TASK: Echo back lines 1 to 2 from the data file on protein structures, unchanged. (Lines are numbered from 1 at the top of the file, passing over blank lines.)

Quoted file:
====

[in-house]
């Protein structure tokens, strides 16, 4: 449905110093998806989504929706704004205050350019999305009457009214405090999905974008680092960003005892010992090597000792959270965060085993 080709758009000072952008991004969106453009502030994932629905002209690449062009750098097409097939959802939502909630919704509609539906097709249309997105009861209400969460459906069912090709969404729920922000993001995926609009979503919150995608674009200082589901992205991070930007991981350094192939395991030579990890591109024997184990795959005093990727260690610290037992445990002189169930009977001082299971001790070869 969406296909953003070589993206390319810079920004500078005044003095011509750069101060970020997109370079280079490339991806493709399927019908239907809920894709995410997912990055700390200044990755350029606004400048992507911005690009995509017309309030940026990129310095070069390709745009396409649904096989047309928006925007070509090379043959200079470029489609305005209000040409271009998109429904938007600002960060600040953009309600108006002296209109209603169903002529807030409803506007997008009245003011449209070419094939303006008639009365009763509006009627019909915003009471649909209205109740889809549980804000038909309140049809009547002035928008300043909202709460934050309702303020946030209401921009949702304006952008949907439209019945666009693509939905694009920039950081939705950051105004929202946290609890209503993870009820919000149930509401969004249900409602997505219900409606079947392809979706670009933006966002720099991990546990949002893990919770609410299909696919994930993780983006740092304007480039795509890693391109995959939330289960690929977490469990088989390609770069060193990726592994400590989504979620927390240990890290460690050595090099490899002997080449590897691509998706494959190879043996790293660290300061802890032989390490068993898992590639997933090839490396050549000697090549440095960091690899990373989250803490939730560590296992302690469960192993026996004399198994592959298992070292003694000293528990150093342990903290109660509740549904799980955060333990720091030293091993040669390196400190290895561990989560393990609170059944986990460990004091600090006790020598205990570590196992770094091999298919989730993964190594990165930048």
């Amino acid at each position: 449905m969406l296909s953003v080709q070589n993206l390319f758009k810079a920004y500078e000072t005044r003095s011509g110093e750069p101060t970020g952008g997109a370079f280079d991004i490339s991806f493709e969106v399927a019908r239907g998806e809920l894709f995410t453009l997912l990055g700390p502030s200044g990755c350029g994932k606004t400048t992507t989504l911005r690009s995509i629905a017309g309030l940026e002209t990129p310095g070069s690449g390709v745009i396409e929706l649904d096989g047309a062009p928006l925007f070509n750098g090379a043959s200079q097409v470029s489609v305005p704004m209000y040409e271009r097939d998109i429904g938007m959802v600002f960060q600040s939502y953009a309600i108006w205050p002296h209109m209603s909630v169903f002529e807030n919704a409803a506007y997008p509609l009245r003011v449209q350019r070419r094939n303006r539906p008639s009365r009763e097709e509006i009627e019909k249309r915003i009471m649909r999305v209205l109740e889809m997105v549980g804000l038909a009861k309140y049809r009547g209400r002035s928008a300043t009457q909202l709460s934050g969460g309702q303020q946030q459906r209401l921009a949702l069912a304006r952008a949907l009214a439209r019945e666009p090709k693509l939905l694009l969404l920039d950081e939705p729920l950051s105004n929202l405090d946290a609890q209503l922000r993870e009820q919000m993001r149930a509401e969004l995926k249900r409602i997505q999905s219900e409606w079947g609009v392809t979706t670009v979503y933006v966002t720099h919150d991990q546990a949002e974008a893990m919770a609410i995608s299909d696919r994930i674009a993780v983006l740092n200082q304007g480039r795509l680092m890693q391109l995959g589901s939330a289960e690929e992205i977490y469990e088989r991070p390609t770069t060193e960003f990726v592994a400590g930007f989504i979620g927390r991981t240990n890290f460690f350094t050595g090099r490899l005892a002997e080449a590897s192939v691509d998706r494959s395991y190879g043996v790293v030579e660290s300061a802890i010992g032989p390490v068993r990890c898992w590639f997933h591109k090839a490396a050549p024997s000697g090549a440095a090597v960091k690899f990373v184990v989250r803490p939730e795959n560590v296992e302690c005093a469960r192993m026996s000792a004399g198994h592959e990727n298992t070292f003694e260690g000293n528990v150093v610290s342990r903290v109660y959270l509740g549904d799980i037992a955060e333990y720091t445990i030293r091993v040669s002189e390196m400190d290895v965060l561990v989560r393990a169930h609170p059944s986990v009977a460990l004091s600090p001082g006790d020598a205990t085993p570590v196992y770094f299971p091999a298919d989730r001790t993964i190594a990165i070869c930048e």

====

[in-house]
């Protein structure tokens, strides 16, 4: 449905110093998806989504929706704004205050350019999305009457009214405090999905974008680092960003005892010992090597000792959270965060085993 080709758009000072952008991004969106453009502030994932629905002209690449062009750098097409097939959802939502909630919704509609539906097709249309997105009861209400969460459906069912090709969404729920922000993001995926609009979503919150995608674009200082589901992205991070930007991981350094192939395991030579990890591109024997184990795959005093990727260690610290037992445990002189169930009977001082299971001790070869 969406296909953003070589993206390319810079920004500078005044003095011509750069101060970020997109370079280079490339991806493709399927019908239907809920894709995410997912990055700390200044990755350029606004400048992507911005690009995509017309309030940026990129310095070069390709745009396409649904096989047309928006925007070509090379043959200079470029489609305005209000040409271009998109429904938007600002960060600040953009309600108006002296209109209603169903002529807030409803506007997008009245003011449209070419094939303006008639009365009763509006009627019909915003009471649909209205109740889809549980804000038909309140049809009547002035928008300043909202709460934050309702303020946030209401921009949702304006952008949907439209019945666009693509939905694009920039950081939705950051105004929202946290609890209503993870009820919000149930509401969004249900409602997505219900409606079947392809979706670009933006966002720099991990546990949002893990919770609410299909696919994930993780983006740092304007480039795509890693391109995959939330289960690929977490469990088989390609770069060193990726592994400590989504979620927390240990890290460690050595090099490899002997080449590897691509998706494959190879043996790293660290300061802890032989390490068993898992590639997933090839490396050549000697090549440095960091690899990373989250803490939730560590296992302690469960192993026996004399198994592959298992070292003694000293528990150093342990903290109660509740549904799980955060333990720091030293091993040669390196400190290895561990989560393990609170059944986990460990004091600090006790020598205990570590196992770094091999298919989730993964190594990165930048």